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Former Police Officer Uses Skills At Circuit Court

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By CAROLINE HAILEY

Carroll County Times

TANEYTOWN, Md. (AP) — Jerry Gooding was just a few days shy of his graduation from the Maryland State Police Academy in Pikesville when he and about 30 other trainees were woken up in the middle of the night to respond to a nearby plane crash.

It was Dec. 8, 1963, and Pan Am Flight 214, traveling from Baltimore to Philadelphia, had just crashed near Elkton after being struck by lightning while waiting to land during a storm.

All eight crew members and 73 passengers on board died.

Gooding, of Taneytown, worked 18 hours straight after he made it to the crash scene and remembers being amazed at the lack of human remains found.

“There was almost nothing recognizably human,” Gooding said. “It was as if everyone on board just vaporized.”

Gooding and about 60 other responders spent much of the time walking arm to arm in a straight line, trying to find any remains or items among the darkness and mud.

At some point during the night, when Gooding was standing over a large hole where an engine was thrust into the ground, a photographer snapped a shot of him.

The photograph was picked up by The Associated Press and was printed worldwide.

His cousin phoned from England to let Gooding know he was on the front page of the London Times.

After the crash, Gooding went on to have a 25-year career with the Maryland State Police in Carroll County, part of which was spent overseeing the resident trooper program, but his experience as a rookie at the Pan Am crash site is still the memory that stands out most to him.

Gooding retired from the police force in 1989 and spent a few months working as the director of campus safety for McDaniel College before starting at the Carroll County Circuit Court, where he is now the bailiff coordinator.

“I’m still kind of a police officer in a way,” Gooding said. “All of the bailiffs are retired state police officers and that
helps us a lot.”

He said his years with the police helped him develop a sense for danger that he uses in his daily life at the court house.

“You know how to perceive and read body language, you can judge from the tenor of voices and you start to get a feel for when things are about to go bad,” Gooding said. “One of our strengths is being able to intervene before things do get bad.”

One time, after a child support hearing, Gooding noticed that the mother involved, who had been ruled against in the hearing, was clearly agitated. He started to walk toward her to try to avoid an altercation, right before she threw water on the father involved and his attorney.

Another time Gooding became suspicious of the behavior of a man entering the court house security check point. After doing a body search, Gooding found a small metal pipe and later found drugs on the man, who started to assault Gooding before being subdued and arrested.

Gooding said most of the incidents bailiffs deal with don’t pose a serious threat of danger, but it’s vital to have proper training and experience to handle the unexpected.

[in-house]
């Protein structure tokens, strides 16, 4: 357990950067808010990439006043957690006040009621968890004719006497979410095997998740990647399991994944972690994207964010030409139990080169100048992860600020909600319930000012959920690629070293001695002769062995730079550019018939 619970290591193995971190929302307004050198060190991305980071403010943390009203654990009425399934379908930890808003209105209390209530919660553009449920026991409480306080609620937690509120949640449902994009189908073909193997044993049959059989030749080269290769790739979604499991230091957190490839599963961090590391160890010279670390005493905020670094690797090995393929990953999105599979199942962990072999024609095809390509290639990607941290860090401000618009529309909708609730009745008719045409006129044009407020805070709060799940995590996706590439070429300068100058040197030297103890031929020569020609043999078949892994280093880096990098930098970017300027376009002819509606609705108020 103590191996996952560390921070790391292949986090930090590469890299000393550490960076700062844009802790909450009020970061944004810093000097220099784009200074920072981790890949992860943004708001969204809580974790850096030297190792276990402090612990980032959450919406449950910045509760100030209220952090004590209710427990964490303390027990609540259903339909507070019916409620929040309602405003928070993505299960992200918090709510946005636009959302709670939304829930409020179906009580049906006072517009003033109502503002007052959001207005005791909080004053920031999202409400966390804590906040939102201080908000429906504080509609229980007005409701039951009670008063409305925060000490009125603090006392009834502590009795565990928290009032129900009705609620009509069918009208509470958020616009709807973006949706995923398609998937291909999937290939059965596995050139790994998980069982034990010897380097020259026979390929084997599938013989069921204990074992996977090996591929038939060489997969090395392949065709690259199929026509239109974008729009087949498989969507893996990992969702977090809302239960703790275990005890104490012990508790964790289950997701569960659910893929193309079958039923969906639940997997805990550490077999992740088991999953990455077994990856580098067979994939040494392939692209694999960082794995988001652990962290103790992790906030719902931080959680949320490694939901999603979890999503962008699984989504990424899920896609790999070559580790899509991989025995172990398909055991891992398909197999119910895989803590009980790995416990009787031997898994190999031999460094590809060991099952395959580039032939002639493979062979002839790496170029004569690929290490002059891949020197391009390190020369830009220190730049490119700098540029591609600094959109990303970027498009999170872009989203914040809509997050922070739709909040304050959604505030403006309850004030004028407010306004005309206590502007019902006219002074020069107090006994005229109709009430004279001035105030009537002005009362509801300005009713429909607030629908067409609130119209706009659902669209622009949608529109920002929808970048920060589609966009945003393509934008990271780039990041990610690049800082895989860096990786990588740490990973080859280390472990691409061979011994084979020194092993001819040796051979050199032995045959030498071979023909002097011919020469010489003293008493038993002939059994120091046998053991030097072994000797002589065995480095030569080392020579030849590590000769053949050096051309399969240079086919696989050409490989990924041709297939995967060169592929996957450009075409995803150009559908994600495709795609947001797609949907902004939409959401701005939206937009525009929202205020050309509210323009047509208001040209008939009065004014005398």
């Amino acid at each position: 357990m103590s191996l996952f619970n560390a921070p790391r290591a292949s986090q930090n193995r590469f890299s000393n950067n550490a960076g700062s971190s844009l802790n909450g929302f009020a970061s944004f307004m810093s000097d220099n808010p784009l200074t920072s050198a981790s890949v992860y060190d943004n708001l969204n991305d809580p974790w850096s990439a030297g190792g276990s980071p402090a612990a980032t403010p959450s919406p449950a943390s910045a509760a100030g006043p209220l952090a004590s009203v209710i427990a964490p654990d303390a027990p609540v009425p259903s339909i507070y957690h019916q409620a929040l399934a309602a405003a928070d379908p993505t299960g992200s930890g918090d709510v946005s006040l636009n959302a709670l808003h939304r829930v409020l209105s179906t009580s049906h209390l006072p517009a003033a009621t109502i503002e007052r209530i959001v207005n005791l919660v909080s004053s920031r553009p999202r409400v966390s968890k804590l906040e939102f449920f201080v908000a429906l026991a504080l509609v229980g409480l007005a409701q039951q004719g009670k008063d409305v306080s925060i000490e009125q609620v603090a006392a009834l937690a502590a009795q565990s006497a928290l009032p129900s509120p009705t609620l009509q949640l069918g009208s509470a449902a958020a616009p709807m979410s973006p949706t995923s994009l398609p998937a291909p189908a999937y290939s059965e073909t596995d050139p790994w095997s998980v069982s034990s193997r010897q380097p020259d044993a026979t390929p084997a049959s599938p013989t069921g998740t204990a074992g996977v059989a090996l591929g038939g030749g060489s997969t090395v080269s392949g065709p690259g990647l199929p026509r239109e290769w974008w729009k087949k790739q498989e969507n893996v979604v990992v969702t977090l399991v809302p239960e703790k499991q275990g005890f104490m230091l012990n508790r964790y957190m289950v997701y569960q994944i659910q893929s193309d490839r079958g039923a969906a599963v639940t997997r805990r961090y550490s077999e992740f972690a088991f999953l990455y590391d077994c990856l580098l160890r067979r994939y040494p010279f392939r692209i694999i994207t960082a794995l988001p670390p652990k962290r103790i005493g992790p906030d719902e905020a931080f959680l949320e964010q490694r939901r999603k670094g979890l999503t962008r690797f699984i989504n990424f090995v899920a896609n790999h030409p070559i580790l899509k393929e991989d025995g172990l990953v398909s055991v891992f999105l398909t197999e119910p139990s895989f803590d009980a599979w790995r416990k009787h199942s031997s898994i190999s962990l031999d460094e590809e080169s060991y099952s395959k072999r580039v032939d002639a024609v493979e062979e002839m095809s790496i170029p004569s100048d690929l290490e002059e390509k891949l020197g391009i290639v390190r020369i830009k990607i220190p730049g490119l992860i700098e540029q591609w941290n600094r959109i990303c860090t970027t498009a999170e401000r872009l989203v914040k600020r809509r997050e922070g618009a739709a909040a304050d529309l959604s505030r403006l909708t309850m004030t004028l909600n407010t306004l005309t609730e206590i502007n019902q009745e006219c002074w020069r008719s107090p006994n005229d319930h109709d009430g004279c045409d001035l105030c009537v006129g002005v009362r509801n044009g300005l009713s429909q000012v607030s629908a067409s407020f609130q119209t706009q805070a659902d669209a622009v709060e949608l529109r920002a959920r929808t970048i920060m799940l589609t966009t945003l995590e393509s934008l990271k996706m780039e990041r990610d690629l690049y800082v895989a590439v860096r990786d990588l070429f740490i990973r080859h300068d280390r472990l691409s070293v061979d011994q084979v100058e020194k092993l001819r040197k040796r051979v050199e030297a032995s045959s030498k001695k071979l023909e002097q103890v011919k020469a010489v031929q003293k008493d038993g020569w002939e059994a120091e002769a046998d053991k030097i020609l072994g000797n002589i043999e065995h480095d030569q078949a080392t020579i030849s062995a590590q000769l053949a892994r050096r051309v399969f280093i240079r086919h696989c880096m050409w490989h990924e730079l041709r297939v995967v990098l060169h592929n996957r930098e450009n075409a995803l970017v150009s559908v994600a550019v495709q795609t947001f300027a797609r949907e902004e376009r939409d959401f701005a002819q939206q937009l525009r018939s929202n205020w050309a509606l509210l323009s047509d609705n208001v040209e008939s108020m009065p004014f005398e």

While Gooding is from Rockville, he has stayed in Carroll County since coming here in 1963.

“My wife and I have a little farm in Taneytown that we love,” Gooding said. “This area suits my temperament better than
Rockville. I like to hunt and fish and this is the perfect area for that.”

Gooding and his wife, Barbara, a retired Westminster High School English teacher, also enjoy hiking and traveling to places such as Washington state, where they recently kayaked.

Not having to worry about the daily stress of a police officer is nice, Gooding said.

“The phone call at 3 in the morning is what I don’t miss,” Gooding said. “If it happens now, it’s usually a wrong number, but it still gets my heart pounding.”

Regardless, he looks back on his time with the state police fondly, he said.

“It was nice to be part of such a professional organization,” Gooding said. “We were all there for the same cause.”

Gooding’s time as a police officer started with him living in the Westminster barrack for the first four years after he graduated from the police academy.

“If something bad happened while you were sleeping, they would rouse you out back to work in a heartbeat,” Gooding said. “Sometimes, as a joke, you’d get a K-9 thrown on you in the middle of the night.”

For Gooding, as for many other police officers, the ’60s and ’70s were an especially busy time.

“You had a ton of civil strife and prison riots at the time and student unrest about the Vietnam War,” Gooding said. “We had riot gear in our cars all the time during those times.”

Jim Huber, who has worked under Gooding both at the state police and now the court house, said he’s been a great mentor over the years.

“He’s a heck of a nice guy,” Huber said. “He’s easy going and shows you that you can always have fun in your job.”

Bill Foxwell, who works with Gooding now, said the bailiffs love to joke and make fun of each other, and Gooding is no exception.

“Did Jerry tell you he was a bull rider?” Foxwell said, referring to a 1991 incident where Gooding was attacked and nearly
killed by a neighbor’s bull.

“Oh, I think he was on the wrong side of that bull,” Huber said. “I don’t think he lasted but a few seconds.”

In addition to the temperament of the county, it’s the local people that make living in the area special, Gooding said.

“Carroll County people are hardworking folks,” Gooding said. “I can honestly say that in all my years working as a police
officer and now at the court house, I’ve met way more good people then problem people.”

(Copyright 2011 by The Associated Press. All Rights Reserved.)

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